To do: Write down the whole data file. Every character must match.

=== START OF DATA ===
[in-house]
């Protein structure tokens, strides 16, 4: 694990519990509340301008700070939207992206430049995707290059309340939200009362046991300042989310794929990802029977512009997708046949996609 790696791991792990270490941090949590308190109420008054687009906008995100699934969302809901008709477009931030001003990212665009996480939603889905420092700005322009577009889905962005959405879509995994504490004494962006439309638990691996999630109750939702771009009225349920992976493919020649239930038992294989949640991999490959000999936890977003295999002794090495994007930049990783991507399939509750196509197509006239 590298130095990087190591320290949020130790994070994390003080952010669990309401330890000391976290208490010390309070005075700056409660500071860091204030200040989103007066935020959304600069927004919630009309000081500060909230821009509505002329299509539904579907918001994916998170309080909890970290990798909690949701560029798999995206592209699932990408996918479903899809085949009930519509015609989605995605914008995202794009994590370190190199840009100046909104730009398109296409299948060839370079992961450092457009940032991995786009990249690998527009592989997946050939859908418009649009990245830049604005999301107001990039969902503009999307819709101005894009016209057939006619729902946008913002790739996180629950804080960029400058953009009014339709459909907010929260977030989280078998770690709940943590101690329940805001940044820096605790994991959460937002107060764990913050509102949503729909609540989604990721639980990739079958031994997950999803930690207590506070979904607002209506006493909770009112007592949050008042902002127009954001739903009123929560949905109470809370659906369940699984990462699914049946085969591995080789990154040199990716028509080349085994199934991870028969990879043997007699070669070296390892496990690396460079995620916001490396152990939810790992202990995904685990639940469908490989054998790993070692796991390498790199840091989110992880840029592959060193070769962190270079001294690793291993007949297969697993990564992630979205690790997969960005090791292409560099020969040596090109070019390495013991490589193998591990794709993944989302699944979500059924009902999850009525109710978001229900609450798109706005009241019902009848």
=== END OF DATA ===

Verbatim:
[in-house]
């Protein structure tokens, strides 16, 4: 694990519990509340301008700070939207992206430049995707290059309340939200009362046991300042989310794929990802029977512009997708046949996609 790696791991792990270490941090949590308190109420008054687009906008995100699934969302809901008709477009931030001003990212665009996480939603889905420092700005322009577009889905962005959405879509995994504490004494962006439309638990691996999630109750939702771009009225349920992976493919020649239930038992294989949640991999490959000999936890977003295999002794090495994007930049990783991507399939509750196509197509006239 590298130095990087190591320290949020130790994070994390003080952010669990309401330890000391976290208490010390309070005075700056409660500071860091204030200040989103007066935020959304600069927004919630009309000081500060909230821009509505002329299509539904579907918001994916998170309080909890970290990798909690949701560029798999995206592209699932990408996918479903899809085949009930519509015609989605995605914008995202794009994590370190190199840009100046909104730009398109296409299948060839370079992961450092457009940032991995786009990249690998527009592989997946050939859908418009649009990245830049604005999301107001990039969902503009999307819709101005894009016209057939006619729902946008913002790739996180629950804080960029400058953009009014339709459909907010929260977030989280078998770690709940943590101690329940805001940044820096605790994991959460937002107060764990913050509102949503729909609540989604990721639980990739079958031994997950999803930690207590506070979904607002209506006493909770009112007592949050008042902002127009954001739903009123929560949905109470809370659906369940699984990462699914049946085969591995080789990154040199990716028509080349085994199934991870028969990879043997007699070669070296390892496990690396460079995620916001490396152990939810790992202990995904685990639940469908490989054998790993070692796991390498790199840091989110992880840029592959060193070769962190270079001294690793291993007949297969697993990564992630979205690790997969960005090791292409560099020969040596090109070019390495013991490589193998591990794709993944989302699944979500059924009902999850009525109710978001229900609450798109706005009241019902009848």